The 92nd Academy Awards will always be remembered for the unprecedented success of a non-English language film. Noted South Korean filmmaker Bong Joon-ho’s comedy-thriller Parasite has created history by winning the Oscars for Best International Feature Film, Best Direction, Best Original Screenplay and Best Picture. This is the first time that a non-English language film has won the Oscar for Best Picture. Also, this is the first time that a winner of Best International Feature Film (earlier known as Best Foreign Language Film) has gone on to win Best Picture. In other words, Bong Joon-ho’s film has single-handedly changed the rules of the game. It all started with the Palme d’Or win at the 2019 Cannes Film Festival and the film has never looked back.
Interestingly, another Asian film, Shoplifters, had a great run last year after winning the Palme d’Or back in 2018. Directed by noted Japanese filmmaker Hirokazu Koreeda, Shoplifters won the Oscar for Best Foreign Language Film last year. There is a clear shift in the attention the US is again paying to Asian cinema. It’s really something that has been unheard of over the last decade or so.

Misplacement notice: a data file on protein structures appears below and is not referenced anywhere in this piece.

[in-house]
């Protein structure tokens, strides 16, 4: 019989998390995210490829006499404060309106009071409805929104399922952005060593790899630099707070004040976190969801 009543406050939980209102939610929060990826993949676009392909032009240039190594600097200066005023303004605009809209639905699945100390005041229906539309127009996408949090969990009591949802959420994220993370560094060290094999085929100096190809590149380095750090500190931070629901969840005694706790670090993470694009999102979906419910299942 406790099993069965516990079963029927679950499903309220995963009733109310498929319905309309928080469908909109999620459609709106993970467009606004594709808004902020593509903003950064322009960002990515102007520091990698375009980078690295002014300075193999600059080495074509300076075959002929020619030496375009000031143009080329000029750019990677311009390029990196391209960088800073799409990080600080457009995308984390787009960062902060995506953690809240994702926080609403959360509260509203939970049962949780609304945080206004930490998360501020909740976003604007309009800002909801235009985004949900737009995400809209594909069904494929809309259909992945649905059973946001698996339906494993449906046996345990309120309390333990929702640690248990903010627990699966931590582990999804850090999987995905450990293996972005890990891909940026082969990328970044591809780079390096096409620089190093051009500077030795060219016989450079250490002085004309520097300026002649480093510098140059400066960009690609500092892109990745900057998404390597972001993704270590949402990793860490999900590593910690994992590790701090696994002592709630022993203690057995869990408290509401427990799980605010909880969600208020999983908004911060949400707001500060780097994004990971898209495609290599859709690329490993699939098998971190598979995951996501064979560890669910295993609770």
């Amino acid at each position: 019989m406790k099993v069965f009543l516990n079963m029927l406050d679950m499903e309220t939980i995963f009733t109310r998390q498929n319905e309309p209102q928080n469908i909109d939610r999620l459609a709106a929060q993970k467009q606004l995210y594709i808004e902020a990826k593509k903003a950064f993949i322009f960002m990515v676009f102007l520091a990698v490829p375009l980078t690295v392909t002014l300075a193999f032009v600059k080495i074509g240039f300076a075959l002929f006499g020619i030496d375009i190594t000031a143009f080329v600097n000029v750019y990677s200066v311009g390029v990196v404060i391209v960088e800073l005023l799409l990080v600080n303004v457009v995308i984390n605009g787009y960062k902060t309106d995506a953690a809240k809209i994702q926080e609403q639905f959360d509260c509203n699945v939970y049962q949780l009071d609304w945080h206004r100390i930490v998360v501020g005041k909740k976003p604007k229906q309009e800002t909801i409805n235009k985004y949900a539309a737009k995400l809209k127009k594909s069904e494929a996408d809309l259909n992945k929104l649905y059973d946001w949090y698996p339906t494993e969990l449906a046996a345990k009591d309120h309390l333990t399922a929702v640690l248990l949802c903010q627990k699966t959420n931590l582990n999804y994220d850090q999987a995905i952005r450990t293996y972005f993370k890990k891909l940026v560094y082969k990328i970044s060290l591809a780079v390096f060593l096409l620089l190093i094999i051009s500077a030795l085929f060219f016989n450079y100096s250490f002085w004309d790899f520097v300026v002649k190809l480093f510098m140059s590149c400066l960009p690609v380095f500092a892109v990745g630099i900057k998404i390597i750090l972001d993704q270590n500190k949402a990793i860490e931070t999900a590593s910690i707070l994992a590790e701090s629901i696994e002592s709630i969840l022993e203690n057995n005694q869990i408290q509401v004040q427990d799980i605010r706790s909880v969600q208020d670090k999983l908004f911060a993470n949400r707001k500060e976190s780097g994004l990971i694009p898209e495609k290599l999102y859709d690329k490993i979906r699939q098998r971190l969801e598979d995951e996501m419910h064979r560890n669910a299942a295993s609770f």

So what does Parasite’s run at the Oscars signify? Well, above everything else, Parasite’s big win at the 92nd Academy Awards has struck down the unsaid rule that a non-English film cannot win the Oscar for Best Picture. This means that now more and more filmmakers from across the globe will aim for greater glory at the Oscars. And naturally more producers would be willing to back such international ventures. Ultimately, this will greatly improve the quality of cinema.
This is also important because in the recent times a lot of critics and scholars have criticised Hollywood for its fixation for superhero films. Even filmmakers like Martin Scorsese, Pedro Almodovar, and Francis Ford Coppola have criticised the banality of the tent-pole movies.
Asian cinema, with its rich sensibility, has attracted American filmmakers at crucial moments in history. The best example that comes to mind is perhaps that of Akira Kurosawa who inspired a whole generation of American filmmakers ranging from George Lucas to Steven Spielberg to Martin Scorsese. Also, a lot of American filmmakers have drawn inspiration from the works of Satyajit Ray. The best example that comes to mind is Wes Anderson who came all the way to India to make The Darjeeling Limited as a tribute to the legendary Indian filmmaker. In the ‘90s, the works of John Woo and Wong Kar-wai left a lasting impression on American cinema.